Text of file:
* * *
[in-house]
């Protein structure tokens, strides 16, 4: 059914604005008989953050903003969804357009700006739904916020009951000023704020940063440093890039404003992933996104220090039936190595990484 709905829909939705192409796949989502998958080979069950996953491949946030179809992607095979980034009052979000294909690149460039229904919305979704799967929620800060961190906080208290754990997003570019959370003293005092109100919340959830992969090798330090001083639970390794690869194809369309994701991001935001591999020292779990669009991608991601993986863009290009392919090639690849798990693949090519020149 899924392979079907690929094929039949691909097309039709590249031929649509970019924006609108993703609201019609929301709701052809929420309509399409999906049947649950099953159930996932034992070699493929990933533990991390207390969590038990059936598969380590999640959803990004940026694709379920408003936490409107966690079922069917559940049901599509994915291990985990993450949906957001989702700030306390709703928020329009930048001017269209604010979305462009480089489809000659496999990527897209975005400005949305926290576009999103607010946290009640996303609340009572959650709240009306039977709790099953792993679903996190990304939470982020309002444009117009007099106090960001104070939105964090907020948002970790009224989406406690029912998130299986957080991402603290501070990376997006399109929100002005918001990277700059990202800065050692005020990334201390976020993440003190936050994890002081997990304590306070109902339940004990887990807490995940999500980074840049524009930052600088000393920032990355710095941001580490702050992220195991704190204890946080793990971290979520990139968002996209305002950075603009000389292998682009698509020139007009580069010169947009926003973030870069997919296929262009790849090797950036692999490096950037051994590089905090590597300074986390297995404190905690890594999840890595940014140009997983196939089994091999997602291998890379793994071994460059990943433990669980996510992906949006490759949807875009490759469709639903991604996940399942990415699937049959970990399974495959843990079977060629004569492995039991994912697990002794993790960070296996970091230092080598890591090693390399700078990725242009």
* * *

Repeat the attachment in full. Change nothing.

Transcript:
[in-house]
């Protein structure tokens, strides 16, 4: 059914604005008989953050903003969804357009700006739904916020009951000023704020940063440093890039404003992933996104220090039936190595990484 709905829909939705192409796949989502998958080979069950996953491949946030179809992607095979980034009052979000294909690149460039229904919305979704799967929620800060961190906080208290754990997003570019959370003293005092109100919340959830992969090798330090001083639970390794690869194809369309994701991001935001591999020292779990669009991608991601993986863009290009392919090639690849798990693949090519020149 899924392979079907690929094929039949691909097309039709590249031929649509970019924006609108993703609201019609929301709701052809929420309509399409999906049947649950099953159930996932034992070699493929990933533990991390207390969590038990059936598969380590999640959803990004940026694709379920408003936490409107966690079922069917559940049901599509994915291990985990993450949906957001989702700030306390709703928020329009930048001017269209604010979305462009480089489809000659496999990527897209975005400005949305926290576009999103607010946290009640996303609340009572959650709240009306039977709790099953792993679903996190990304939470982020309002444009117009007099106090960001104070939105964090907020948002970790009224989406406690029912998130299986957080991402603290501070990376997006399109929100002005918001990277700059990202800065050692005020990334201390976020993440003190936050994890002081997990304590306070109902339940004990887990807490995940999500980074840049524009930052600088000393920032990355710095941001580490702050992220195991704190204890946080793990971290979520990139968002996209305002950075603009000389292998682009698509020139007009580069010169947009926003973030870069997919296929262009790849090797950036692999490096950037051994590089905090590597300074986390297995404190905690890594999840890595940014140009997983196939089994091999997602291998890379793994071994460059990943433990669980996510992906949006490759949807875009490759469709639903991604996940399942990415699937049959970990399974495959843990079977060629004569492995039991994912697990002794993790960070296996970091230092080598890591090693390399700078990725242009």